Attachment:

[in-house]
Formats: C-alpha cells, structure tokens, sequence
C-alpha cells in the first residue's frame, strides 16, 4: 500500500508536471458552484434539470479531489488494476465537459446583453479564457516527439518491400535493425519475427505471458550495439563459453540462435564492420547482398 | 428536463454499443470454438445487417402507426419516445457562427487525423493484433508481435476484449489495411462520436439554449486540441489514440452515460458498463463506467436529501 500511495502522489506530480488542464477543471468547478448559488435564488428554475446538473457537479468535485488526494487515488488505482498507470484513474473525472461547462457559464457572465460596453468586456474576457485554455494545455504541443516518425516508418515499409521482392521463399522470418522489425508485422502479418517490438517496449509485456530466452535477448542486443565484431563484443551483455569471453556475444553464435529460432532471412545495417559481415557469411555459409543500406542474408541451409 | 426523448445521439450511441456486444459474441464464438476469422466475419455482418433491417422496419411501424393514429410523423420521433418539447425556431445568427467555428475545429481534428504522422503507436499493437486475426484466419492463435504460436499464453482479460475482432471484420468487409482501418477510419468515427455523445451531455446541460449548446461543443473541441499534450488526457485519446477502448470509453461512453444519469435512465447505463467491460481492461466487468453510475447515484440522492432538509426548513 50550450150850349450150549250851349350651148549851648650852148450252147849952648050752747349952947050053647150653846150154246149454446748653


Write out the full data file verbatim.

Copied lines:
[in-house]
Formats: C-alpha cells, structure tokens, sequence
C-alpha cells in the first residue's frame, strides 16, 4: 500500500508536471458552484434539470479531489488494476465537459446583453479564457516527439518491400535493425519475427505471458550495439563459453540462435564492420547482398 | 428536463454499443470454438445487417402507426419516445457562427487525423493484433508481435476484449489495411462520436439554449486540441489514440452515460458498463463506467436529501 500511495502522489506530480488542464477543471468547478448559488435564488428554475446538473457537479468535485488526494487515488488505482498507470484513474473525472461547462457559464457572465460596453468586456474576457485554455494545455504541443516518425516508418515499409521482392521463399522470418522489425508485422502479418517490438517496449509485456530466452535477448542486443565484431563484443551483455569471453556475444553464435529460432532471412545495417559481415557469411555459409543500406542474408541451409 | 426523448445521439450511441456486444459474441464464438476469422466475419455482418433491417422496419411501424393514429410523423420521433418539447425556431445568427467555428475545429481534428504522422503507436499493437486475426484466419492463435504460436499464453482479460475482432471484420468487409482501418477510419468515427455523445451531455446541460449548446461543443473541441499534450488526457485519446477502448470509453461512453444519469435512465447505463467491460481492461466487468453510475447515484440522492432538509426548513 50550450150850349450150549250851349350651148549851648650852148450252147849952648050752747349952947050053647150653846150154246149454446748653